I talked recently with a man who had relocated from Michigan to Gardiner, Montana, a small town just outside of Yellowstone. Given that both states have wolves, we discussed them. The man, large enough to be a pro-football lineman, said he often hunted for deer in Michigan's wolf country. He recalled one day when he was sitting in his blind and heard wolves howl. He felt a tingle of fear. As darkness fell and he made his way to the car, the wolves howled again, too close for his comfort. As he hustled through the woods, he had a pistol in one hand and a rifle in the other. His headlamp beam moved like the light on a prison guard tower, as his head swiveled left to right.
"I'll tell you, the hairs were up on the back of my neck, and I was ready to blast them wolves if it came to that," he said.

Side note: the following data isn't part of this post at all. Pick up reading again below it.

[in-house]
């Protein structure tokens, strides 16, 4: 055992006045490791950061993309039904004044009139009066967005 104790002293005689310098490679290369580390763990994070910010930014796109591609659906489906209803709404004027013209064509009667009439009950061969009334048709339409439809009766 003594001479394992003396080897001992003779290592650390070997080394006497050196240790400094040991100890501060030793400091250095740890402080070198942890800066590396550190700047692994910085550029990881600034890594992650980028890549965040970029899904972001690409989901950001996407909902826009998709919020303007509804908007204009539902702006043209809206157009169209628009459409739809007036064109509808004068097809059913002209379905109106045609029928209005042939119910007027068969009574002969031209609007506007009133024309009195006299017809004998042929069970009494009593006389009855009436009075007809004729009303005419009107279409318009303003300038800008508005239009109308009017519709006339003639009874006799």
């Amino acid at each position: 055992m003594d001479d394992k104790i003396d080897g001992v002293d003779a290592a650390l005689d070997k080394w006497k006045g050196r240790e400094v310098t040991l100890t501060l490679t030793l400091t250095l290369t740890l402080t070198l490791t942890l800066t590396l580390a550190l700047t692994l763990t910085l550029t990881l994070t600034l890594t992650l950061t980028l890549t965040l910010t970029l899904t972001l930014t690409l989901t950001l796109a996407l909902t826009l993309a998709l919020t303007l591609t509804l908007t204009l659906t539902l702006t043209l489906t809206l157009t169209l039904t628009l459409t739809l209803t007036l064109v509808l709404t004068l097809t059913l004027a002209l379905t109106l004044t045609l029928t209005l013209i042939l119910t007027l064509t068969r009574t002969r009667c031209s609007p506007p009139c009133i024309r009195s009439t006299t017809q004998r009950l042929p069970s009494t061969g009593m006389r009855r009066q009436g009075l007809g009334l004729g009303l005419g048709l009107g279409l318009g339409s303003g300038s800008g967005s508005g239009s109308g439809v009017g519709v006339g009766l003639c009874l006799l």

His fear was obvious and real. But was it realistic? A few days later, I once again searched for an answer to the question of whether we should fear wolves.
I found two documented fatal - and tragic - attacks by wolves in North America. On Nov. 8, 2005, searchers recovered the body of a man in northern Saskatchewan. Two years later a jury found that he had died from "injuries consistent with a wolf attack." An investigator suspected that the attacking wolves might have lost their fear of people after eating at open garbage dumps. Luigi Boitani, wolf expert, expressed a different opinion in a 2015 interview with Spiegel. He said that the man had apparently been feeding the wolves regularly and that this could cause them to lose their fear of people.